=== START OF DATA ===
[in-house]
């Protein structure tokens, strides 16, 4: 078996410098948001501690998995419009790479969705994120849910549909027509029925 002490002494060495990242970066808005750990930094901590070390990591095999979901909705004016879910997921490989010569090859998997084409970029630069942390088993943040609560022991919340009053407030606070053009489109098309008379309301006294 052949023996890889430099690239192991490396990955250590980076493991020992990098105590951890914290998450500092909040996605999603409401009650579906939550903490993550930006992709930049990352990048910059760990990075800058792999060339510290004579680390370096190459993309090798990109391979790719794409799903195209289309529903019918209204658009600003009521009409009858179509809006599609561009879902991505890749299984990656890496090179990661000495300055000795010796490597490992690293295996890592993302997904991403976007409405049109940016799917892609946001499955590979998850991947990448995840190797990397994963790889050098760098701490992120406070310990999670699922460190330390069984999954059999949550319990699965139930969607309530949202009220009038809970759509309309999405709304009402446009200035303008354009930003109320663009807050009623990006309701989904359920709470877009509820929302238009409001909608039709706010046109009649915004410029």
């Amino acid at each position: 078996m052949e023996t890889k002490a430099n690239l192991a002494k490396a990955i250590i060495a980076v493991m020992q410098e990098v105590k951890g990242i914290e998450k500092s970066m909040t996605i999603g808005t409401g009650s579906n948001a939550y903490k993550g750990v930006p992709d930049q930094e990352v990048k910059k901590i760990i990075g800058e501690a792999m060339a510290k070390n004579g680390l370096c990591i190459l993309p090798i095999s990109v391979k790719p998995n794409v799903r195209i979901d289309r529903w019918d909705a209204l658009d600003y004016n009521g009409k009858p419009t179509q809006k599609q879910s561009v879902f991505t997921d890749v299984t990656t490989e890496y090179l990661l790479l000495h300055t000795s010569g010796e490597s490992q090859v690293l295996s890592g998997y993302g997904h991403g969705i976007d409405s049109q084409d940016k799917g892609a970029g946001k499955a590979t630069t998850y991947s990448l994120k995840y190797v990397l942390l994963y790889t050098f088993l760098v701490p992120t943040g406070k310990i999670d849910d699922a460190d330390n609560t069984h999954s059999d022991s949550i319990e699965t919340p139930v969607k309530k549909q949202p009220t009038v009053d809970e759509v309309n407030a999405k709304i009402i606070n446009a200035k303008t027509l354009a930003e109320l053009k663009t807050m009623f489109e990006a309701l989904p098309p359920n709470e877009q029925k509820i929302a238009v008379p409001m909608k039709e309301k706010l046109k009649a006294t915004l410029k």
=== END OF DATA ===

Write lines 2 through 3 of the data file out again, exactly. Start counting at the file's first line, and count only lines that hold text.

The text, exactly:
């Protein structure tokens, strides 16, 4: 078996410098948001501690998995419009790479969705994120849910549909027509029925 002490002494060495990242970066808005750990930094901590070390990591095999979901909705004016879910997921490989010569090859998997084409970029630069942390088993943040609560022991919340009053407030606070053009489109098309008379309301006294 052949023996890889430099690239192991490396990955250590980076493991020992990098105590951890914290998450500092909040996605999603409401009650579906939550903490993550930006992709930049990352990048910059760990990075800058792999060339510290004579680390370096190459993309090798990109391979790719794409799903195209289309529903019918209204658009600003009521009409009858179509809006599609561009879902991505890749299984990656890496090179990661000495300055000795010796490597490992690293295996890592993302997904991403976007409405049109940016799917892609946001499955590979998850991947990448995840190797990397994963790889050098760098701490992120406070310990999670699922460190330390069984999954059999949550319990699965139930969607309530949202009220009038809970759509309309999405709304009402446009200035303008354009930003109320663009807050009623990006309701989904359920709470877009509820929302238009409001909608039709706010046109009649915004410029």
């Amino acid at each position: 078996m052949e023996t890889k002490a430099n690239l192991a002494k490396a990955i250590i060495a980076v493991m020992q410098e990098v105590k951890g990242i914290e998450k500092s970066m909040t996605i999603g808005t409401g009650s579906n948001a939550y903490k993550g750990v930006p992709d930049q930094e990352v990048k910059k901590i760990i990075g800058e501690a792999m060339a510290k070390n004579g680390l370096c990591i190459l993309p090798i095999s990109v391979k790719p998995n794409v799903r195209i979901d289309r529903w019918d909705a209204l658009d600003y004016n009521g009409k009858p419009t179509q809006k599609q879910s561009v879902f991505t997921d890749v299984t990656t490989e890496y090179l990661l790479l000495h300055t000795s010569g010796e490597s490992q090859v690293l295996s890592g998997y993302g997904h991403g969705i976007d409405s049109q084409d940016k799917g892609a970029g946001k499955a590979t630069t998850y991947s990448l994120k995840y190797v990397l942390l994963y790889t050098f088993l760098v701490p992120t943040g406070k310990i999670d849910d699922a460190d330390n609560t069984h999954s059999d022991s949550i319990e699965t919340p139930v969607k309530k549909q949202p009220t009038v009053d809970e759509v309309n407030a999405k709304i009402i606070n446009a200035k303008t027509l354009a930003e109320l053009k663009t807050m009623f489109e990006a309701l989904p098309p359920n709470e877009q029925k509820i929302a238009v008379p409001m909608k039709e309301k706010l046109k009649a006294t915004l410029k």